The decline of the father in modern family life continues apace. Also, happy father’s day.
According to a new report by the British think tank, the Centre for Social Justice, the rate of single parent families (most of which have a female as the sole parent) are growing by 200,000 a year. Referring to what he termed ‘men deserts,’ Christian Guy, director of the CSJ, said: “For children growing up in some of the poorest parts of the country, men are rarely encountered in the home or in the classroom. This is an ignored form of deprivation that can have profoundly damaging consequences on social and mental development. There are ‘men deserts’ in many parts of our towns and cities and we urgently need to wake up to what is going wrong.” (1.)
The fact that many young children do not have access to a single male role model is alarming. The benefits of a father figure on the well-being of children have been documented for several decades, yet we continue on with the marginalization of men in the home and workplace. The ‘you go grrll’ culture of unbridled female agency and unaccountability, along with a zeitgeist that portrays men as bumbling idiots, anti-social creeps, violent abusers and sexual predators, means that men, everywhere, live under permanent psychological assault. As a result of this cultural warfare, male teachers and mentors are in increasing decline. One only has to look at the ordeal suffered by the science teacher, Christopher Hird, earlier this week, to appreciate the perils facing those who remain. (2.)
Children with little or no fatherly guidance in their homes are being denied male-mediation / intervention (and thus are unable to avail themselves of it’s attendant, restorative healing) in our schools.
This scant access to male energy and wisdom translates into tragedy. The wholeness of the male and female principles, working together, is abated. More pertinently, any of the limit-setting strictures that are traditionally associated with paternalistic concern, completely disappear from children’s worlds as such limits are most needed. Consequently, the rates of adolescent depression, delinquency, sexual promiscuity or substance abuse rise accordingly.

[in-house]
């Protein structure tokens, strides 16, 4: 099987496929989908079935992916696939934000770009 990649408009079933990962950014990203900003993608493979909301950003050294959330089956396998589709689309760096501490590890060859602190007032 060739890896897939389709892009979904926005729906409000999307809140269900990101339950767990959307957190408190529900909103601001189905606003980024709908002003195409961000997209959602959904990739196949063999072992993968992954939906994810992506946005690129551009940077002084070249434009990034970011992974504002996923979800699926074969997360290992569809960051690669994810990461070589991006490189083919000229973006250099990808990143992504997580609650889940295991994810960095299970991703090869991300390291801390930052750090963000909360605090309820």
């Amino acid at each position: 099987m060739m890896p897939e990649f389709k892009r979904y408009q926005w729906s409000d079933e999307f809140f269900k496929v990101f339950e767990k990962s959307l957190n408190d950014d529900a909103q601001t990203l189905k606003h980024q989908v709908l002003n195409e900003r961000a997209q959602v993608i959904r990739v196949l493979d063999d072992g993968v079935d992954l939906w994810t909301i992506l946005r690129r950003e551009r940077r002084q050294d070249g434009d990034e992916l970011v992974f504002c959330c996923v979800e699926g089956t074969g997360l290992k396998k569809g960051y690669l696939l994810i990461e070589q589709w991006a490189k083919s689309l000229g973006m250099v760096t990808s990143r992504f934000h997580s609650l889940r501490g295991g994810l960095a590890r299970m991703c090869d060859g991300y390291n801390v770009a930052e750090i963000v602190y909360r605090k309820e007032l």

So I am compelled to ask: as Father’s Day approaches, are we going to get yet another malignant tirade; yet another round of projectile-vomit-cum-hatred from the podium in the rose garden? Are we to be regaled with with yet more bile about the spurious ‘epidemic’ of dead-beat dads?
I would ask Mr Obama himself. Have you not already flogged that beast to death? Surely, you can, finally, drop this daddy-is-the-boogeyman rhetoric. Can we not all fast-forward to a more realistic rendering of the truth? Sing a different song, if you will?
One which may actually speak of fathers being kind and loving beings – playful, respectful and even dutiful?
No, no, of course not.
The disposability of the father figure has been underscored, all too trenchantly, in my own life. Like a ‘whack-a-mole,’ it pops up when I am in the park, when a female stranger comes up and asks, inquisitorially, “are these really your children?” It pokes it’s head out of it’s hidey-hole every time I am asked to sign a parental consent form and the only fields printed on the paper are ‘Mother,’ ‘Grandparent’ or ‘Guardian.’ Like many men, I am continually given the covert message from certain quarters, that, as a father, I do not really matter.
However, this father and male human rights activist, knows different. I know that other song, see? I wager that you know it, too: the melody is fast becoming an ear-worm and, in no time at all, we will know all the goddamn words.
To dads everywhere: Happy Father’s Day.